Birds preen each other to soothe ruffled feathers
Birds’ smoothing each other’s plumage was mostly thought to be simply part of their bathing routine.
But we’ve now learned that, like other animals, they do it to relax – just like a massage, and often after a busy bout of foraging for food.
It’s also a way for dominant birds to bond with junior members of the flock.
Dr. Andrew Radford, of Bristol University, studied the behavior of 20 groups of wild birds and concluded that “it’s rather like a massage.”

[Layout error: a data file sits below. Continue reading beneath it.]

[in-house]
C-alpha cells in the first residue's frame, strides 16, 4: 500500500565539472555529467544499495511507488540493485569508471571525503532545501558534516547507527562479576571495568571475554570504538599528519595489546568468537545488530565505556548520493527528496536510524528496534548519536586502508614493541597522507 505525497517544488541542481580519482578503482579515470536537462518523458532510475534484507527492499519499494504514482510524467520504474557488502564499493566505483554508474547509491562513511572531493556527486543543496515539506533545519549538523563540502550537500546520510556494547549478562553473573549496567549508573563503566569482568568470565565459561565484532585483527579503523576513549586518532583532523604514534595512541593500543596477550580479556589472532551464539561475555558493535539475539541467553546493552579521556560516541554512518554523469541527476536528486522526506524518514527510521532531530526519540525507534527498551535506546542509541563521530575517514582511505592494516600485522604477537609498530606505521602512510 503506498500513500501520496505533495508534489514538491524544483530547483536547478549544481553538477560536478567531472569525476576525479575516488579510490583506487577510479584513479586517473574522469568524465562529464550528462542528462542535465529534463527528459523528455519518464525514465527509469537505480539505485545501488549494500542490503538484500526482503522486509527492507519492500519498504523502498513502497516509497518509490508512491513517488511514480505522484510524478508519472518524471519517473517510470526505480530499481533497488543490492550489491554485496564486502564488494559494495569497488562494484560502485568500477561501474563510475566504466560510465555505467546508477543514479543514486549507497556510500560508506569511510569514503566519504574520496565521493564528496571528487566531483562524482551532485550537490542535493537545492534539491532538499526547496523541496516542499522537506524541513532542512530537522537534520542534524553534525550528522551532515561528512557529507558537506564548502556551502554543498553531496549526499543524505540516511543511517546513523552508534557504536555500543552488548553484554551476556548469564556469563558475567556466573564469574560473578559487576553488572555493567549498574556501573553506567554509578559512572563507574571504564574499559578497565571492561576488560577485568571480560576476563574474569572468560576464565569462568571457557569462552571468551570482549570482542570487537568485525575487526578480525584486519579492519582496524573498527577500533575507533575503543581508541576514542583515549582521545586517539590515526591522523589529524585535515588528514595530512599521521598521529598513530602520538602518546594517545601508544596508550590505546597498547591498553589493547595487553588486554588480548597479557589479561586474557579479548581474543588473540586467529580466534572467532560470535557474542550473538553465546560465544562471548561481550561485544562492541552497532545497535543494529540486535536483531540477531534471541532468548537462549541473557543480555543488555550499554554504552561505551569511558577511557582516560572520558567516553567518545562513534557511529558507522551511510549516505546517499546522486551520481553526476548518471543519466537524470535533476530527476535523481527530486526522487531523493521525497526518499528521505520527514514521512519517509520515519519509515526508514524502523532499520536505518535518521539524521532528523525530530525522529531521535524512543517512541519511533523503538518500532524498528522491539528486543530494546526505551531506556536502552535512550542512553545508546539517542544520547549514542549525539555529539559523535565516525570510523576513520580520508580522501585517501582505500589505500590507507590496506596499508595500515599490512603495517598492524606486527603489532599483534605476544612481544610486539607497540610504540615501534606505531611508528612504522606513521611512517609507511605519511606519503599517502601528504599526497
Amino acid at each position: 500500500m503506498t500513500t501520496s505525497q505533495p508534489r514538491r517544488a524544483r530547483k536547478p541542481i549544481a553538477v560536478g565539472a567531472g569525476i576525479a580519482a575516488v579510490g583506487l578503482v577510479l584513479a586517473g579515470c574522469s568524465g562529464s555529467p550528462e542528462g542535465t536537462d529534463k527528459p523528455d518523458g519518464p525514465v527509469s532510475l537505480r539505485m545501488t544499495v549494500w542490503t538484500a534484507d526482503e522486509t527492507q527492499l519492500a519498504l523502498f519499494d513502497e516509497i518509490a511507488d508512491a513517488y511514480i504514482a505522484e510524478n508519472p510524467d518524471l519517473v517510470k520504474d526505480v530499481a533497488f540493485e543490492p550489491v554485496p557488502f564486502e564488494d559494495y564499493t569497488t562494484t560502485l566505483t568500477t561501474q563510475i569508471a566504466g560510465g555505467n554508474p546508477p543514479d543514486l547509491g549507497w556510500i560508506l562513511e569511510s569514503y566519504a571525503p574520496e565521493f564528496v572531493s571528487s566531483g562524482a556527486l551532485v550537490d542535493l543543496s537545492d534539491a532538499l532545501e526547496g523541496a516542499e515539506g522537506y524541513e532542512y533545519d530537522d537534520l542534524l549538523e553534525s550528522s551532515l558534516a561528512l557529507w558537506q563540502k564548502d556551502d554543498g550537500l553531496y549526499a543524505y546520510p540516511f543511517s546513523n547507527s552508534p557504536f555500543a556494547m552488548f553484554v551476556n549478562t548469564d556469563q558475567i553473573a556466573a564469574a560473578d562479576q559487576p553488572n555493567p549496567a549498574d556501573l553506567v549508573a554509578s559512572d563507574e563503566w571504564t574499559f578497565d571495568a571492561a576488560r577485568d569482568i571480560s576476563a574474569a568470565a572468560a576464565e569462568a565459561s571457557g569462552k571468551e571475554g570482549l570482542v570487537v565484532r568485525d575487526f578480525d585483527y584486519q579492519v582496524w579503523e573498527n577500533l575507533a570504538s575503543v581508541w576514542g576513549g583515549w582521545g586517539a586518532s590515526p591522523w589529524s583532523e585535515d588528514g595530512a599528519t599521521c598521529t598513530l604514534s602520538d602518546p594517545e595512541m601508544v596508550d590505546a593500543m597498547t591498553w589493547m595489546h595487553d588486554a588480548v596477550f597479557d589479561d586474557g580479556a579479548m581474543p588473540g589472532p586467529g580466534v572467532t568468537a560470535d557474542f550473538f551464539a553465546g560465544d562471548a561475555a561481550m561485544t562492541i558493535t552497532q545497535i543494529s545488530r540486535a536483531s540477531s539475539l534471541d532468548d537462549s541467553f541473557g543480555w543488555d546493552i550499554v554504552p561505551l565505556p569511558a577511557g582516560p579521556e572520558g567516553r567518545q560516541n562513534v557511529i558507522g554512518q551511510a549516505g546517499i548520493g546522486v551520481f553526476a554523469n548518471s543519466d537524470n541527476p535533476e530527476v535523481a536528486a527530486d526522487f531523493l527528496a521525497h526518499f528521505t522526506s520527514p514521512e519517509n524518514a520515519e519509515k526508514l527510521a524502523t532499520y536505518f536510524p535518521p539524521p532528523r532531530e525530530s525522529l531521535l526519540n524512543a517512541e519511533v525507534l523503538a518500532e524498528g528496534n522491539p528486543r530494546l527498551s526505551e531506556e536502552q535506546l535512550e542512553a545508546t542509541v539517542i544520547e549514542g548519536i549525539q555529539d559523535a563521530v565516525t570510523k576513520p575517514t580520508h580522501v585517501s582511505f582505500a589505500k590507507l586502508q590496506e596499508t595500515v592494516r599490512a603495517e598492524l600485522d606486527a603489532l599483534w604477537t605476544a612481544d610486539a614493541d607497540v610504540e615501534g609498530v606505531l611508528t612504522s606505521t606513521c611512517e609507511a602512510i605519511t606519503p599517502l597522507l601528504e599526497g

The six-month study, published in the journal Biology Letters, looked at green woodhoopoes, who live in Africa and are closely related to the kingfisher.
Dr. Radford said that when the birds peck and smooth each other’s heads, it’s mainly to keep clean. But when they do it all over each other’s bodies, it’s like a massage.
Read more at LiveScience.